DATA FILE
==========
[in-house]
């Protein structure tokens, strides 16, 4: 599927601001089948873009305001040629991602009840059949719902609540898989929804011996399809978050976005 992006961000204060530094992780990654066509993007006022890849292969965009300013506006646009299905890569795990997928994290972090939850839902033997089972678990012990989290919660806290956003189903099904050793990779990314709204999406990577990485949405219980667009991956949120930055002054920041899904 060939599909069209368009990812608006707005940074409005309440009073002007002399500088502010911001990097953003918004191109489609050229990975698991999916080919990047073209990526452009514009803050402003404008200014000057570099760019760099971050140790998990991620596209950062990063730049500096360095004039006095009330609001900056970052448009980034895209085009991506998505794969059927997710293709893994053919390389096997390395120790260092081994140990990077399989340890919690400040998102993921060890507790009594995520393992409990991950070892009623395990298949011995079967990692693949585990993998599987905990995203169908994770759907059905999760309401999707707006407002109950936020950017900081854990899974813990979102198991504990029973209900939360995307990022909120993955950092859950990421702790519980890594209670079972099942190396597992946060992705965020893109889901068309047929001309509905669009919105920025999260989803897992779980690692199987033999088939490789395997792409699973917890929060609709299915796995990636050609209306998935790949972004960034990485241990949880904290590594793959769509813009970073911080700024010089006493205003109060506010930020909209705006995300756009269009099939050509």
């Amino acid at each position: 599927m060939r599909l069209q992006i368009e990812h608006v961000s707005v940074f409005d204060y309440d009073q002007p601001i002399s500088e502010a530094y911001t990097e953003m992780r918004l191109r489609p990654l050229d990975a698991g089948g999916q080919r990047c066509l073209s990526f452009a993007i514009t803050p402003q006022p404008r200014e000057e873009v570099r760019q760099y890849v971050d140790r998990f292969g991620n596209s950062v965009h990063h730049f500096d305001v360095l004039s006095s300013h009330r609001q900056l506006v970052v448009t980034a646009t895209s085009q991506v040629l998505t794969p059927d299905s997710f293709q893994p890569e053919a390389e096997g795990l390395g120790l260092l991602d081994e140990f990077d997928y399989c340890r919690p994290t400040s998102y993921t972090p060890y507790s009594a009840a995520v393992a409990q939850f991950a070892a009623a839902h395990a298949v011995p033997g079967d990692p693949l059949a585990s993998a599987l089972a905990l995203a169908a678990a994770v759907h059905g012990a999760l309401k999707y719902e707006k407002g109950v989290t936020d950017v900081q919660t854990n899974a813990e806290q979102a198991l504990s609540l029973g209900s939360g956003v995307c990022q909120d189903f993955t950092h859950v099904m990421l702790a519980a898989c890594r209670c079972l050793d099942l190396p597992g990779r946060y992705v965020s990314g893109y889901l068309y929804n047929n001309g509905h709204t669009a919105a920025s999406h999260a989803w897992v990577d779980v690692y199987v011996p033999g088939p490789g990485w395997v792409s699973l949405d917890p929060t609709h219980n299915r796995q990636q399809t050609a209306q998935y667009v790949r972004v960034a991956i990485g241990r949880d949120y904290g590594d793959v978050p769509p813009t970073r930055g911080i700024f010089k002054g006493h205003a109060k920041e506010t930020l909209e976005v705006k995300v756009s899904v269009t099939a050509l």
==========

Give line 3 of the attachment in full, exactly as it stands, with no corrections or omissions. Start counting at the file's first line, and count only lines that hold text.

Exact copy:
């Amino acid at each position: 599927m060939r599909l069209q992006i368009e990812h608006v961000s707005v940074f409005d204060y309440d009073q002007p601001i002399s500088e502010a530094y911001t990097e953003m992780r918004l191109r489609p990654l050229d990975a698991g089948g999916q080919r990047c066509l073209s990526f452009a993007i514009t803050p402003q006022p404008r200014e000057e873009v570099r760019q760099y890849v971050d140790r998990f292969g991620n596209s950062v965009h990063h730049f500096d305001v360095l004039s006095s300013h009330r609001q900056l506006v970052v448009t980034a646009t895209s085009q991506v040629l998505t794969p059927d299905s997710f293709q893994p890569e053919a390389e096997g795990l390395g120790l260092l991602d081994e140990f990077d997928y399989c340890r919690p994290t400040s998102y993921t972090p060890y507790s009594a009840a995520v393992a409990q939850f991950a070892a009623a839902h395990a298949v011995p033997g079967d990692p693949l059949a585990s993998a599987l089972a905990l995203a169908a678990a994770v759907h059905g012990a999760l309401k999707y719902e707006k407002g109950v989290t936020d950017v900081q919660t854990n899974a813990e806290q979102a198991l504990s609540l029973g209900s939360g956003v995307c990022q909120d189903f993955t950092h859950v099904m990421l702790a519980a898989c890594r209670c079972l050793d099942l190396p597992g990779r946060y992705v965020s990314g893109y889901l068309y929804n047929n001309g509905h709204t669009a919105a920025s999406h999260a989803w897992v990577d779980v690692y199987v011996p033999g088939p490789g990485w395997v792409s699973l949405d917890p929060t609709h219980n299915r796995q990636q399809t050609a209306q998935y667009v790949r972004v960034a991956i990485g241990r949880d949120y904290g590594d793959v978050p769509p813009t970073r930055g911080i700024f010089k002054g006493h205003a109060k920041e506010t930020l909209e976005v705006k995300v756009s899904v269009t099939a050509l």